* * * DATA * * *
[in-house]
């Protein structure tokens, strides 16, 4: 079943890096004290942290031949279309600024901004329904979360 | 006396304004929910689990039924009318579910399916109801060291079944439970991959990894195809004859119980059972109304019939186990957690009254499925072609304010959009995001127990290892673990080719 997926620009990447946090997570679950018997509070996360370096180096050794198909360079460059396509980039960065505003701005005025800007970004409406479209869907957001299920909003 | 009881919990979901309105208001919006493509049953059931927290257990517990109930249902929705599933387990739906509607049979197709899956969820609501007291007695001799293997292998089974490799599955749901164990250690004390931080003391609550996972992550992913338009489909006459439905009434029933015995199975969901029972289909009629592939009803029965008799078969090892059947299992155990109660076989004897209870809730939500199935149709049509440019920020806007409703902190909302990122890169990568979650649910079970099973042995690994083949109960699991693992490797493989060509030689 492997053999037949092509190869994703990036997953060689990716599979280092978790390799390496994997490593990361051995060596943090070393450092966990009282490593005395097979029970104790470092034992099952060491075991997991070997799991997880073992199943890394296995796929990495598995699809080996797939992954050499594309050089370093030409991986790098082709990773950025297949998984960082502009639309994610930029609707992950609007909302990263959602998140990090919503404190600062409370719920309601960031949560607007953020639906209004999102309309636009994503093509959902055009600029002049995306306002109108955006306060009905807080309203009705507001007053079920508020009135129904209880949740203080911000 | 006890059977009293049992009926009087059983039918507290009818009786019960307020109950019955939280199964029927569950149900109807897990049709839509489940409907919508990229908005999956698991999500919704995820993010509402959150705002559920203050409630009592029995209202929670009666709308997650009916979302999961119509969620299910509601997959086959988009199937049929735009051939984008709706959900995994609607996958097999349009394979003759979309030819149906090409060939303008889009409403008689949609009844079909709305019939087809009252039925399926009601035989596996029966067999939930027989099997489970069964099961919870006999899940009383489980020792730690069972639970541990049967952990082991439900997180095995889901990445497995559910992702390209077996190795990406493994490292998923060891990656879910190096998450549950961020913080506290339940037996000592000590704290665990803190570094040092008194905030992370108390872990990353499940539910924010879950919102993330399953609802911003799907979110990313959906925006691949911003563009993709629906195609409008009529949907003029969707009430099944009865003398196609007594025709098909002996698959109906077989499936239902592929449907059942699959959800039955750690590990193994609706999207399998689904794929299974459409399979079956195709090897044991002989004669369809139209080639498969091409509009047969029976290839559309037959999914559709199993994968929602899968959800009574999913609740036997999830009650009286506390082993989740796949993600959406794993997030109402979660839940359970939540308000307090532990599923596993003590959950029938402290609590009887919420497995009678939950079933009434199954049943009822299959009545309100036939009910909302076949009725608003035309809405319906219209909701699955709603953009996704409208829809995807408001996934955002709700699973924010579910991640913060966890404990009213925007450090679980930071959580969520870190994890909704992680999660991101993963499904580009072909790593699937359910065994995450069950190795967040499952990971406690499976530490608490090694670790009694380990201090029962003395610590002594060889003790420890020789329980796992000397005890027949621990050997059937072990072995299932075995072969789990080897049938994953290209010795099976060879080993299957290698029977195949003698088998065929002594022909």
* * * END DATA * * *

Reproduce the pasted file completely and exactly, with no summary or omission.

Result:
[in-house]
């Protein structure tokens, strides 16, 4: 079943890096004290942290031949279309600024901004329904979360 | 006396304004929910689990039924009318579910399916109801060291079944439970991959990894195809004859119980059972109304019939186990957690009254499925072609304010959009995001127990290892673990080719 997926620009990447946090997570679950018997509070996360370096180096050794198909360079460059396509980039960065505003701005005025800007970004409406479209869907957001299920909003 | 009881919990979901309105208001919006493509049953059931927290257990517990109930249902929705599933387990739906509607049979197709899956969820609501007291007695001799293997292998089974490799599955749901164990250690004390931080003391609550996972992550992913338009489909006459439905009434029933015995199975969901029972289909009629592939009803029965008799078969090892059947299992155990109660076989004897209870809730939500199935149709049509440019920020806007409703902190909302990122890169990568979650649910079970099973042995690994083949109960699991693992490797493989060509030689 492997053999037949092509190869994703990036997953060689990716599979280092978790390799390496994997490593990361051995060596943090070393450092966990009282490593005395097979029970104790470092034992099952060491075991997991070997799991997880073992199943890394296995796929990495598995699809080996797939992954050499594309050089370093030409991986790098082709990773950025297949998984960082502009639309994610930029609707992950609007909302990263959602998140990090919503404190600062409370719920309601960031949560607007953020639906209004999102309309636009994503093509959902055009600029002049995306306002109108955006306060009905807080309203009705507001007053079920508020009135129904209880949740203080911000 | 006890059977009293049992009926009087059983039918507290009818009786019960307020109950019955939280199964029927569950149900109807897990049709839509489940409907919508990229908005999956698991999500919704995820993010509402959150705002559920203050409630009592029995209202929670009666709308997650009916979302999961119509969620299910509601997959086959988009199937049929735009051939984008709706959900995994609607996958097999349009394979003759979309030819149906090409060939303008889009409403008689949609009844079909709305019939087809009252039925399926009601035989596996029966067999939930027989099997489970069964099961919870006999899940009383489980020792730690069972639970541990049967952990082991439900997180095995889901990445497995559910992702390209077996190795990406493994490292998923060891990656879910190096998450549950961020913080506290339940037996000592000590704290665990803190570094040092008194905030992370108390872990990353499940539910924010879950919102993330399953609802911003799907979110990313959906925006691949911003563009993709629906195609409008009529949907003029969707009430099944009865003398196609007594025709098909002996698959109906077989499936239902592929449907059942699959959800039955750690590990193994609706999207399998689904794929299974459409399979079956195709090897044991002989004669369809139209080639498969091409509009047969029976290839559309037959999914559709199993994968929602899968959800009574999913609740036997999830009650009286506390082993989740796949993600959406794993997030109402979660839940359970939540308000307090532990599923596993003590959950029938402290609590009887919420497995009678939950079933009434199954049943009822299959009545309100036939009910909302076949009725608003035309809405319906219209909701699955709603953009996704409208829809995807408001996934955002709700699973924010579910991640913060966890404990009213925007450090679980930071959580969520870190994890909704992680999660991101993963499904580009072909790593699937359910065994995450069950190795967040499952990971406690499976530490608490090694670790009694380990201090029962003395610590002594060889003790420890020789329980796992000397005890027949621990050997059937072990072995299932075995072969789990080897049938994953290209010795099976060879080993299957290698029977195949003698088998065929002594022909």